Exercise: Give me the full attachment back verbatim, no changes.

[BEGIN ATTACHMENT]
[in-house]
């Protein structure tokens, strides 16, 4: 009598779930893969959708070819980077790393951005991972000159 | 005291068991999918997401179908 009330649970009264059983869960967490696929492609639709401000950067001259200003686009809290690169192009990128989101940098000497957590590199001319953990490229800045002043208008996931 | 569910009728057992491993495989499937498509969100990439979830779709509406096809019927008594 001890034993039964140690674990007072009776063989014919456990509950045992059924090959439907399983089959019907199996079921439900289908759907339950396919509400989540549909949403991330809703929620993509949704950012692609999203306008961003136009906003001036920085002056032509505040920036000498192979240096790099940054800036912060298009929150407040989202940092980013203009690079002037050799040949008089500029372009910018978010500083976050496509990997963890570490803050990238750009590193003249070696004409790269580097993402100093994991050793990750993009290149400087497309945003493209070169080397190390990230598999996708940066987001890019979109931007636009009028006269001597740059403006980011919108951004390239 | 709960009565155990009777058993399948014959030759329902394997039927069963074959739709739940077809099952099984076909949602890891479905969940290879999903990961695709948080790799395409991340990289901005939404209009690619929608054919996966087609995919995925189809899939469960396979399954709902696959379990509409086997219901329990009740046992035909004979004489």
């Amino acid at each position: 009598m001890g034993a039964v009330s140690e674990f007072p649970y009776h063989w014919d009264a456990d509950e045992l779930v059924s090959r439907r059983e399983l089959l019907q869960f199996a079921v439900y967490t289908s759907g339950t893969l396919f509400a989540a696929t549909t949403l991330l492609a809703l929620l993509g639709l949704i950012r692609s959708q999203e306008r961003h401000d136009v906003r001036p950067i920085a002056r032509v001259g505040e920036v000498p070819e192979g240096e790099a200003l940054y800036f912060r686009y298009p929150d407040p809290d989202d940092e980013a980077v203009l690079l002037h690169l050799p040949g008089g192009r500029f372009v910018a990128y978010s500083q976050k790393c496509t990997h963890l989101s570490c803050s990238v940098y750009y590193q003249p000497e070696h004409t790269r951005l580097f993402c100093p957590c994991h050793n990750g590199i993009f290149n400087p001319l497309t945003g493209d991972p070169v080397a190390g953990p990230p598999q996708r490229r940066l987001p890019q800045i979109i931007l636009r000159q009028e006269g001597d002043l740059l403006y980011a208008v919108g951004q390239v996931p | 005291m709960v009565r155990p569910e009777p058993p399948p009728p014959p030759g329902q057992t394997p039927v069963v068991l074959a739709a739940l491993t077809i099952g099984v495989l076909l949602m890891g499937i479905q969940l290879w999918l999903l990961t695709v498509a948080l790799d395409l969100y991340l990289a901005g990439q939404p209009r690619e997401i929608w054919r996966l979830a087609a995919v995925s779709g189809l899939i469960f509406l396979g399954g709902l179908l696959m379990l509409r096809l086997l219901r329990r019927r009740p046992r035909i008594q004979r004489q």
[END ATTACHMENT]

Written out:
[in-house]
């Protein structure tokens, strides 16, 4: 009598779930893969959708070819980077790393951005991972000159 | 005291068991999918997401179908 009330649970009264059983869960967490696929492609639709401000950067001259200003686009809290690169192009990128989101940098000497957590590199001319953990490229800045002043208008996931 | 569910009728057992491993495989499937498509969100990439979830779709509406096809019927008594 001890034993039964140690674990007072009776063989014919456990509950045992059924090959439907399983089959019907199996079921439900289908759907339950396919509400989540549909949403991330809703929620993509949704950012692609999203306008961003136009906003001036920085002056032509505040920036000498192979240096790099940054800036912060298009929150407040989202940092980013203009690079002037050799040949008089500029372009910018978010500083976050496509990997963890570490803050990238750009590193003249070696004409790269580097993402100093994991050793990750993009290149400087497309945003493209070169080397190390990230598999996708940066987001890019979109931007636009009028006269001597740059403006980011919108951004390239 | 709960009565155990009777058993399948014959030759329902394997039927069963074959739709739940077809099952099984076909949602890891479905969940290879999903990961695709948080790799395409991340990289901005939404209009690619929608054919996966087609995919995925189809899939469960396979399954709902696959379990509409086997219901329990009740046992035909004979004489």
């Amino acid at each position: 009598m001890g034993a039964v009330s140690e674990f007072p649970y009776h063989w014919d009264a456990d509950e045992l779930v059924s090959r439907r059983e399983l089959l019907q869960f199996a079921v439900y967490t289908s759907g339950t893969l396919f509400a989540a696929t549909t949403l991330l492609a809703l929620l993509g639709l949704i950012r692609s959708q999203e306008r961003h401000d136009v906003r001036p950067i920085a002056r032509v001259g505040e920036v000498p070819e192979g240096e790099a200003l940054y800036f912060r686009y298009p929150d407040p809290d989202d940092e980013a980077v203009l690079l002037h690169l050799p040949g008089g192009r500029f372009v910018a990128y978010s500083q976050k790393c496509t990997h963890l989101s570490c803050s990238v940098y750009y590193q003249p000497e070696h004409t790269r951005l580097f993402c100093p957590c994991h050793n990750g590199i993009f290149n400087p001319l497309t945003g493209d991972p070169v080397a190390g953990p990230p598999q996708r490229r940066l987001p890019q800045i979109i931007l636009r000159q009028e006269g001597d002043l740059l403006y980011a208008v919108g951004q390239v996931p | 005291m709960v009565r155990p569910e009777p058993p399948p009728p014959p030759g329902q057992t394997p039927v069963v068991l074959a739709a739940l491993t077809i099952g099984v495989l076909l949602m890891g499937i479905q969940l290879w999918l999903l990961t695709v498509a948080l790799d395409l969100y991340l990289a901005g990439q939404p209009r690619e997401i929608w054919r996966l979830a087609a995919v995925s779709g189809l899939i469960f509406l396979g399954g709902l179908l696959m379990l509409r096809l086997l219901r329990r019927r009740p046992r035909i008594q004979r004489q």